I opened up the latest edition of NEA Today magazine to find a two-page article about the use of comics and graphic novels in the classroom. I like how, more and more, these types of articles are appearing in mainstream educational magazines. The article here is layed out as a comic strip, with the character of Super-Teacher (ie, Jeff Miller from Stevensville Middle School in Maryland) showing how comics and graphic novels may help motivate young people into more reading, and thus, sharpening their skills.
The article by Mary Ellen Flannery cites such works as Maus by Art Spiegelman and Two-fisted Science: Stories about Scientists by Jim Ottaviani as good resources. Also, they reference a site that I had not heard of before called No Flying No Tights, which may be worth a visit (leave your flying tights at home, though).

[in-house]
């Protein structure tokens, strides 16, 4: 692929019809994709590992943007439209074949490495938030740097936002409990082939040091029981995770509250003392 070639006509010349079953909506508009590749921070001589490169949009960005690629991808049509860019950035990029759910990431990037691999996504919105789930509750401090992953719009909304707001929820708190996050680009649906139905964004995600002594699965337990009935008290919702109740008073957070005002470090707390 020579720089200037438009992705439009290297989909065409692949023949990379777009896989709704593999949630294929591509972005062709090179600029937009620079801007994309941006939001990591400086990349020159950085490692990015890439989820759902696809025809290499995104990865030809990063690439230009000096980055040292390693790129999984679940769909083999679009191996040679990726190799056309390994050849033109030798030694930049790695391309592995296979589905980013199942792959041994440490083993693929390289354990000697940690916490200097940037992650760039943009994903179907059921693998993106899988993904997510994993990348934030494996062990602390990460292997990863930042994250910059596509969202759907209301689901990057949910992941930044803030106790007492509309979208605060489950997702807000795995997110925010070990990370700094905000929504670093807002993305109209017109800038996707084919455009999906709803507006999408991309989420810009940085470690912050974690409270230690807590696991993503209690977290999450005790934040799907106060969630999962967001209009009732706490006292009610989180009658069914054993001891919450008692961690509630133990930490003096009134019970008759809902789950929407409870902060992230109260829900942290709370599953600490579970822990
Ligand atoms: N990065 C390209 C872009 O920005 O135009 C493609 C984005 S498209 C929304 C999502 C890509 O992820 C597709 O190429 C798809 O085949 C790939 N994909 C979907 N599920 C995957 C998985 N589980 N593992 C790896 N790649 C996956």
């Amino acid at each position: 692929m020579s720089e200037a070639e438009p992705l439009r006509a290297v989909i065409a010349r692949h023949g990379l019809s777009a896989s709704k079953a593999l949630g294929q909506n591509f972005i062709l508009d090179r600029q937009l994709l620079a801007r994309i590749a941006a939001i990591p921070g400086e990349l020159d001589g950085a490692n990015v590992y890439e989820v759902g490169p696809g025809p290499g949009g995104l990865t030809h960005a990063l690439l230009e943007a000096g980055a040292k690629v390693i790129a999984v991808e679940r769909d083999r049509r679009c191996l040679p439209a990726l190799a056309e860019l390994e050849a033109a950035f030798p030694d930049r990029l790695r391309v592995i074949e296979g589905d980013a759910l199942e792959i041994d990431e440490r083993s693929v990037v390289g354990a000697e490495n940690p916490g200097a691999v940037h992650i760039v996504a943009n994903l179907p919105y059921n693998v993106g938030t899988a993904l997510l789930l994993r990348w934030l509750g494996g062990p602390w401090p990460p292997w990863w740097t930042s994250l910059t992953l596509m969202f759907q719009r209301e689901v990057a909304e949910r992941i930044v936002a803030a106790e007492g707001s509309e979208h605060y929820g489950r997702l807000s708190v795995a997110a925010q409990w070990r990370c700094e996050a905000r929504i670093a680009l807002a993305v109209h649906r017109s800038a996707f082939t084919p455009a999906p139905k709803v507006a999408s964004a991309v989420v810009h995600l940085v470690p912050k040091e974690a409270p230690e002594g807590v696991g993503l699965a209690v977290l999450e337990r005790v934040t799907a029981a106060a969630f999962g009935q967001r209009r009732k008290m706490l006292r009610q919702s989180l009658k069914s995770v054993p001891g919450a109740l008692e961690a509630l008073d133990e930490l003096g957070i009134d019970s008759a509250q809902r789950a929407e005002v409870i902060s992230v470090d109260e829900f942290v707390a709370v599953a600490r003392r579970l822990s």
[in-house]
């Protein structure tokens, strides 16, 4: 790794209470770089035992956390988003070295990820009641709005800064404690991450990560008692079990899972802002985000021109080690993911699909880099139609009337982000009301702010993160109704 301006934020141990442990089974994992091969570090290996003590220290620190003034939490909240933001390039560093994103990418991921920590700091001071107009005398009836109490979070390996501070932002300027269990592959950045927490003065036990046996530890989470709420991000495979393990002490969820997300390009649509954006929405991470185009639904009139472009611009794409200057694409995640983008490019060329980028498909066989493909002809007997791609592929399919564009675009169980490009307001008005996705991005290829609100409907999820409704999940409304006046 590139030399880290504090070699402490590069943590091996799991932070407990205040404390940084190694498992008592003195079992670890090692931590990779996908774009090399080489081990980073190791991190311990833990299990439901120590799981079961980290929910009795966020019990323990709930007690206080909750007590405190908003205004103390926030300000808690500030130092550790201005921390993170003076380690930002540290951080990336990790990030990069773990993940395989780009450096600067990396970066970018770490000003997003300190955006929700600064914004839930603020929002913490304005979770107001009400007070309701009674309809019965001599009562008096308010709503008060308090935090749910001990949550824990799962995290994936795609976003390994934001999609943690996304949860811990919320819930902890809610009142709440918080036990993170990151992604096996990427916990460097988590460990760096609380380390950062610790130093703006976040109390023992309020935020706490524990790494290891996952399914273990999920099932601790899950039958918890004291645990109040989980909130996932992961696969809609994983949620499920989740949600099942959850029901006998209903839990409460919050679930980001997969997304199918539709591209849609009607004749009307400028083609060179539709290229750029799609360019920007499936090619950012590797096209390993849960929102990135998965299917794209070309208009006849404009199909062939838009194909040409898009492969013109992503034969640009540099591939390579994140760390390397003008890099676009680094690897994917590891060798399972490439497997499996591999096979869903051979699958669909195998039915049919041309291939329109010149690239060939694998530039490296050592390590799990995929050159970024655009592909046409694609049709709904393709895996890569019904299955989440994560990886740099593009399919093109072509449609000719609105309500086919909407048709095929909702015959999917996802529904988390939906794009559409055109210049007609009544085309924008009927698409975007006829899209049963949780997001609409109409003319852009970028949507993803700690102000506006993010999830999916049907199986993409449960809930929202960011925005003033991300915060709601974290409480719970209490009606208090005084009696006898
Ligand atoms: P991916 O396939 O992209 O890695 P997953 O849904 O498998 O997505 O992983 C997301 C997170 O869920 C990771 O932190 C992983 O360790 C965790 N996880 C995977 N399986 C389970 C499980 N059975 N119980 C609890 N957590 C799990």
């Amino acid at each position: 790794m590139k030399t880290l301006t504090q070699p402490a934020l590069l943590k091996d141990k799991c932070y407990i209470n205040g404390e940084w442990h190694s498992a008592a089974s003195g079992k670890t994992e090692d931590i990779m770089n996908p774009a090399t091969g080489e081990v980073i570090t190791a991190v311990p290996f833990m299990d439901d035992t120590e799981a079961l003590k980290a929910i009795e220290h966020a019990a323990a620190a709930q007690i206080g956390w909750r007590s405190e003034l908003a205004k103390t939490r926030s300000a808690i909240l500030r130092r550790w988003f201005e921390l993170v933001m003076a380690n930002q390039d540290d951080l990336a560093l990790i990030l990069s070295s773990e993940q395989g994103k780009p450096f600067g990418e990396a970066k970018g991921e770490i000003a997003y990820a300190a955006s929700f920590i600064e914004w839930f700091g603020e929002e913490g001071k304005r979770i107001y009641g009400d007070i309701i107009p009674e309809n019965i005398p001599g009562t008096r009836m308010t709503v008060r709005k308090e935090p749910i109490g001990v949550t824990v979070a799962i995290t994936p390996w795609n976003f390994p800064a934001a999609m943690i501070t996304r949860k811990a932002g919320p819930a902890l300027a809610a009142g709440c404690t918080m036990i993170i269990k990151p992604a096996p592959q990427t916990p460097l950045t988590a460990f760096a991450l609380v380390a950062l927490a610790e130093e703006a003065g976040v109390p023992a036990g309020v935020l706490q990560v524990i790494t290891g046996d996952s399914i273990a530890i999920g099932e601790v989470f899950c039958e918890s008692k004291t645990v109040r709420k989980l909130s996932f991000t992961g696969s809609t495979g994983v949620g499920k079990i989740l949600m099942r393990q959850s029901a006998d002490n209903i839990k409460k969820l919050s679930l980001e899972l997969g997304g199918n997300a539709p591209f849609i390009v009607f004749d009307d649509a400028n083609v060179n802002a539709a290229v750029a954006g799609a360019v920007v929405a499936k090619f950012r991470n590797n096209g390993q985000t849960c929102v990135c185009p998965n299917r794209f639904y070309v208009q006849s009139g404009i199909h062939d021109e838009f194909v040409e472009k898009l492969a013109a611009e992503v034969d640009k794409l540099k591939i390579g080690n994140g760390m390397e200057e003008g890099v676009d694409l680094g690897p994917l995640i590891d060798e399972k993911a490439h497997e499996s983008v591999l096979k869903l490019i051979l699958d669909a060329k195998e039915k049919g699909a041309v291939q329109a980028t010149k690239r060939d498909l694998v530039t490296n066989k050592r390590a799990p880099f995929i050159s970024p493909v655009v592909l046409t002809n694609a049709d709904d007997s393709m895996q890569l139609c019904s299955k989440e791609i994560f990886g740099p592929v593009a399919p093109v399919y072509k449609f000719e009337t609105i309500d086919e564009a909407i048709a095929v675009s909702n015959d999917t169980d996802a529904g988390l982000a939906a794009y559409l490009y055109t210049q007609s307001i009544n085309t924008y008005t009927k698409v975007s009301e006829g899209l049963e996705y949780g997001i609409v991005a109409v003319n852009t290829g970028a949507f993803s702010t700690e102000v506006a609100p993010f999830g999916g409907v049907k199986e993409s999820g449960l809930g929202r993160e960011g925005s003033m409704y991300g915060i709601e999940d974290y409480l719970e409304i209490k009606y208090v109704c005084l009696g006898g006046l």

I write reviews for The Graphic Classroom, where Chris Wilson explores and understands the appeal of comics and the power of the visual with writing to connect with students. For myself, I also try to think about how graphic novel formats might make sense for young writers, too. For some of my students, when you add an artistic element to an assignment, it opens them up to creative paths that they might not otherwise venture down.
The article in NEA is not yet available online (they seem to run a month behind) but I hope you got a copy in your mailbox, too.
Peace (in frames of learning),
PS — speaking of comics, my latest Boolean Squared ran and it is poking fun at digital immigrants/natives. See the comic.